In short, I see it that there can be no room in the judicial process for political interference, whatever its form and however well-intended its purpose. I know I am part of a small minority.
 

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Is there not a bit of difference between calling for an immediate conclusion to the process vs allowing it to stretch on for years? Or are we just waiting for Biden to take office and drop the extradition request? We're allowing Canada to be used as a pawn in a great power struggle between the US and China. I don't understand why we should allow it.
 

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Discussion Starter #35
We're allowing Canada to be used as a pawn in a great power struggle between the US and China. I don't understand why we should allow it.
You say that like there is a choice. Canada is a small power and in a pissing match between super-powers, the best we can hope for is to be uninvolved. If we become involved in some way, there is no chance at all we can be other than pawns.

Our best option, which was lost to us in the first seconds, would have been to fail to pick up the phone when the Americans called, have a strict francophone answer, or mistakenly send the CBSA to gate C34 instead of D34 -- ie: avoid becoming involved. Our best hope now is to find some compliant government official to slap her bum or something, creating a mistreatment in custody that could prevent further custody from being possible.

Trickery to escape involvement would have to be less obvious than what I have suggested. The dickishness of the Americans is no less estimable than that of the Chinese. If we abrogated our treaty obligations with them, the consequences could easily extend to practically everybody, not just a couple of unlucky guys.
 

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Discussion Starter #36
Won't China see it that Canada pressed the matter to a hearing for which the fugitive was not prepared, and with disastrous (if not pre-ordained) results for her?
Obviously the schedule can be set so short that meaningful preparation is infeasible. But when the schedule extends for years, one wonders what sort of preparation is contemplated. Perhaps Meng's team would feel more prepared when a new government comes to power in the US.
 

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I googled it and can't find any references to Canada extraditing someone from the US.

The US make requests all the time, including demanding Canadians be extradited to stand trial in the US.

Marc Emery was extradited for selling marijuana seeds through the US postal system.

He was convicted and spent time in a US prison. The US will not turn over American citizens except in certain instances.

It seems to me we need to drop out of the extradition treaty and fashion a new one.

What is interesting in this case, is the AG for Canada at the time of Meng's arrest was Jody Wilson Raybould.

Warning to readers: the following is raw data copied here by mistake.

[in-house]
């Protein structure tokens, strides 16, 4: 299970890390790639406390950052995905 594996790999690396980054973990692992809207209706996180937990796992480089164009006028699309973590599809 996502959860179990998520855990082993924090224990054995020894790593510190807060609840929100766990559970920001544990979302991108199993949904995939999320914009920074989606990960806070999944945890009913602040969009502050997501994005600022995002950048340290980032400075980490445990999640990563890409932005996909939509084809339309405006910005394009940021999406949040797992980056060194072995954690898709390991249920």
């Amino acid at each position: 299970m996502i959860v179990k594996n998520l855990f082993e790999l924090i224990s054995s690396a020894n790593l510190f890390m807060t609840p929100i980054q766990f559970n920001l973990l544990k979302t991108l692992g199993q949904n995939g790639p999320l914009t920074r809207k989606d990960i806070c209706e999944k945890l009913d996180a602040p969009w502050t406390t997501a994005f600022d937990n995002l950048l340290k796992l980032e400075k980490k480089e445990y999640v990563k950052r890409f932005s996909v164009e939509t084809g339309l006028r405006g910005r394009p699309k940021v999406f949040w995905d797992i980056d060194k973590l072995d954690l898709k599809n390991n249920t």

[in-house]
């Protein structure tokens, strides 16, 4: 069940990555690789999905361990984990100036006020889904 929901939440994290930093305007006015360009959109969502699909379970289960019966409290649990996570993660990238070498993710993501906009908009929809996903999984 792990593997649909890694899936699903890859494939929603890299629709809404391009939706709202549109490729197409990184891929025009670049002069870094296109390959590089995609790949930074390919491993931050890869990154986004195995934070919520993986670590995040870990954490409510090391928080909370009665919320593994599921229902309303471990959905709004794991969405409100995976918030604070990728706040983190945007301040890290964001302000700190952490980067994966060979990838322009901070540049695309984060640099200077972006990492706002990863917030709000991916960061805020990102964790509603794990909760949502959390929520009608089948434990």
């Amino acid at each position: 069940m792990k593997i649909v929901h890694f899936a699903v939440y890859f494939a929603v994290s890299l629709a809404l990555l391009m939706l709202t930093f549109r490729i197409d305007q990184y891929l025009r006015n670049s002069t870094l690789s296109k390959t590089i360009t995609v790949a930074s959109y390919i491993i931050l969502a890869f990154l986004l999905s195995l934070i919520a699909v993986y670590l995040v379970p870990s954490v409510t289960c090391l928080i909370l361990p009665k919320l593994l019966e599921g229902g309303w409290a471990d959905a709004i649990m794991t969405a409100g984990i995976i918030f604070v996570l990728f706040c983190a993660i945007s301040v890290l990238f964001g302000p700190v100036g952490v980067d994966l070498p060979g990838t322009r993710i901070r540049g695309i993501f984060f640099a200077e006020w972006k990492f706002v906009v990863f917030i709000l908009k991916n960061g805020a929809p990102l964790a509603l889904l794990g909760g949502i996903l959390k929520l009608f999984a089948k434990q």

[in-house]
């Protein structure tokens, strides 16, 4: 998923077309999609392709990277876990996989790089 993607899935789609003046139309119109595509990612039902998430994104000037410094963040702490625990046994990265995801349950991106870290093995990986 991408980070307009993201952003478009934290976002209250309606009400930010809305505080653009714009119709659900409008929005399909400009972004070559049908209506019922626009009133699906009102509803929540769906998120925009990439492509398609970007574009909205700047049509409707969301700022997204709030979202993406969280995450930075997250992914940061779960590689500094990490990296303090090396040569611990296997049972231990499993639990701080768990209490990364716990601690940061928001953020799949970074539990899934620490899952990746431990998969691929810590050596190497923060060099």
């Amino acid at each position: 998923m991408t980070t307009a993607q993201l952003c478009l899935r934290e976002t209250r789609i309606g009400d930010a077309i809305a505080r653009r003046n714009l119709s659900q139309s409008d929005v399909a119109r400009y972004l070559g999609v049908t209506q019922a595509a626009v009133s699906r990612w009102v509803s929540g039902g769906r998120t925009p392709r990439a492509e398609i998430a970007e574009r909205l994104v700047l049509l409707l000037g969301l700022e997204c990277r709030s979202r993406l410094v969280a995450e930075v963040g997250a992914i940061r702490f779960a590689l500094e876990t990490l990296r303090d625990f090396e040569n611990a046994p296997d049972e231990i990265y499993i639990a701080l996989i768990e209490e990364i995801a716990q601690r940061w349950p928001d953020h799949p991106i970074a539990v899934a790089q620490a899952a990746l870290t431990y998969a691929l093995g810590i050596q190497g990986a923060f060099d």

The bank involved was given a deferred prosecution agreement (DPA) in the US which Raybould refused to give SNC Lavalin.

In return for the DPA, the bank provided the information the US is using to form the allegations against Meng.

If the US was that concerned about the situation, why did they give the bank a DPA and a fine ?

It has also now been confirmed in John Bolton's book that Trump sought a trade with Meng for a new trade deal with China.

Canada should not be doing Trump's dirty work for him.
 

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Is there not a bit of difference between calling for an immediate conclusion to the process vs allowing it to stretch on for years? Or are we just waiting for Biden to take office and drop the extradition request? We're allowing Canada to be used as a pawn in a great power struggle between the US and China. I don't understand why we should allow it.
You really don't seem to be getting the message andrewf. Canada has an agreement and therefore have no choice in the matter. Canada is not drawing out the extradition process, the lawyers for Meng and the USA are doing that.

Is it that you can't see that or is it that you don't want to see that? You keep saying things like 'allowing'as if there is a choice.
 

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The extradition treaty allows the AG to stop the proceedings at any time.

The government has moved away from the claim they "couldn't" do anything, to they "won't do anything" because they don't "negotiate" for release of citizens.

They are conflating a terrorist type of situation with a third party dispute between China and the US. The government should release her immediately.
 

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Discussion Starter #40
I googled it and can't find any references to Canada extraditing someone from the US.
Interesting. I imagine that it happens fairly often, just not in a newsworthy way -- but that is just my assumption. I also suspect that most of the cases are of Canadians wanted back by Canada from the US, not mainly Americans wanted in Canada. There must be actual statistics somewhere.

My own searching I did come up with Anne Sacoolas, an american wanted in the UK for a hit-and-run death. She fled back to the US and the US basically just unilaterally said "no" to extradition requests. They seem prepared, on their side at least, to deny extradition without any discernable process when it suits them.